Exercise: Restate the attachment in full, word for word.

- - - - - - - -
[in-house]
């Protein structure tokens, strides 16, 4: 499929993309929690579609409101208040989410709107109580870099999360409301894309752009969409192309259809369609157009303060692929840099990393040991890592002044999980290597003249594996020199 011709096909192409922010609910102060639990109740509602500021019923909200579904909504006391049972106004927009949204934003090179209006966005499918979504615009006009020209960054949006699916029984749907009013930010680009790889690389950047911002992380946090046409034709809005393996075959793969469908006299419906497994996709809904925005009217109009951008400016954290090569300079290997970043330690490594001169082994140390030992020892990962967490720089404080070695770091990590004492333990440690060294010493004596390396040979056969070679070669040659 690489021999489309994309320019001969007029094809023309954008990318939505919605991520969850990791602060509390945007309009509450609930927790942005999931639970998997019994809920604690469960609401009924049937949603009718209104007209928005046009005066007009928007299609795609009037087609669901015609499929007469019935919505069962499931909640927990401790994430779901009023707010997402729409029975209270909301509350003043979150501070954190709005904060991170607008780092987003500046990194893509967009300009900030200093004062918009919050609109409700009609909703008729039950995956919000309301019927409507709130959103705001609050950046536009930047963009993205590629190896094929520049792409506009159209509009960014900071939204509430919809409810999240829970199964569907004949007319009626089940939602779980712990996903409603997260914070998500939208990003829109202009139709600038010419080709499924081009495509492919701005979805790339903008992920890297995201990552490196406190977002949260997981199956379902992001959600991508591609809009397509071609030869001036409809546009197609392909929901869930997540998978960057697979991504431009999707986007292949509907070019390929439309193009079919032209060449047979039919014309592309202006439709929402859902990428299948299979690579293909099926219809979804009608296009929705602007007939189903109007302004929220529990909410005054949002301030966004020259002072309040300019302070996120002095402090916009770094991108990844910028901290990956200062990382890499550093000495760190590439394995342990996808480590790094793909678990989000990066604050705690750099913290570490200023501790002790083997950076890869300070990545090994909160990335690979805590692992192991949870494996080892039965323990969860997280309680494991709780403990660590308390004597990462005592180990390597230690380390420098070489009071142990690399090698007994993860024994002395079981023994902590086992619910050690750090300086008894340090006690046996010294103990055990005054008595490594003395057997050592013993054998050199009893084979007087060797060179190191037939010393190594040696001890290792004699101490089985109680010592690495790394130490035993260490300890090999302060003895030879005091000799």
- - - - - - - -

[in-house]
């Protein structure tokens, strides 16, 4: 499929993309929690579609409101208040989410709107109580870099999360409301894309752009969409192309259809369609157009303060692929840099990393040991890592002044999980290597003249594996020199 011709096909192409922010609910102060639990109740509602500021019923909200579904909504006391049972106004927009949204934003090179209006966005499918979504615009006009020209960054949006699916029984749907009013930010680009790889690389950047911002992380946090046409034709809005393996075959793969469908006299419906497994996709809904925005009217109009951008400016954290090569300079290997970043330690490594001169082994140390030992020892990962967490720089404080070695770091990590004492333990440690060294010493004596390396040979056969070679070669040659 690489021999489309994309320019001969007029094809023309954008990318939505919605991520969850990791602060509390945007309009509450609930927790942005999931639970998997019994809920604690469960609401009924049937949603009718209104007209928005046009005066007009928007299609795609009037087609669901015609499929007469019935919505069962499931909640927990401790994430779901009023707010997402729409029975209270909301509350003043979150501070954190709005904060991170607008780092987003500046990194893509967009300009900030200093004062918009919050609109409700009609909703008729039950995956919000309301019927409507709130959103705001609050950046536009930047963009993205590629190896094929520049792409506009159209509009960014900071939204509430919809409810999240829970199964569907004949007319009626089940939602779980712990996903409603997260914070998500939208990003829109202009139709600038010419080709499924081009495509492919701005979805790339903008992920890297995201990552490196406190977002949260997981199956379902992001959600991508591609809009397509071609030869001036409809546009197609392909929901869930997540998978960057697979991504431009999707986007292949509907070019390929439309193009079919032209060449047979039919014309592309202006439709929402859902990428299948299979690579293909099926219809979804009608296009929705602007007939189903109007302004929220529990909410005054949002301030966004020259002072309040300019302070996120002095402090916009770094991108990844910028901290990956200062990382890499550093000495760190590439394995342990996808480590790094793909678990989000990066604050705690750099913290570490200023501790002790083997950076890869300070990545090994909160990335690979805590692992192991949870494996080892039965323990969860997280309680494991709780403990660590308390004597990462005592180990390597230690380390420098070489009071142990690399090698007994993860024994002395079981023994902590086992619910050690750090300086008894340090006690046996010294103990055990005054008595490594003395057997050592013993054998050199009893084979007087060797060179190191037939010393190594040696001890290792004699101490089985109680010592690495790394130490035993260490300890090999302060003895030879005091000799």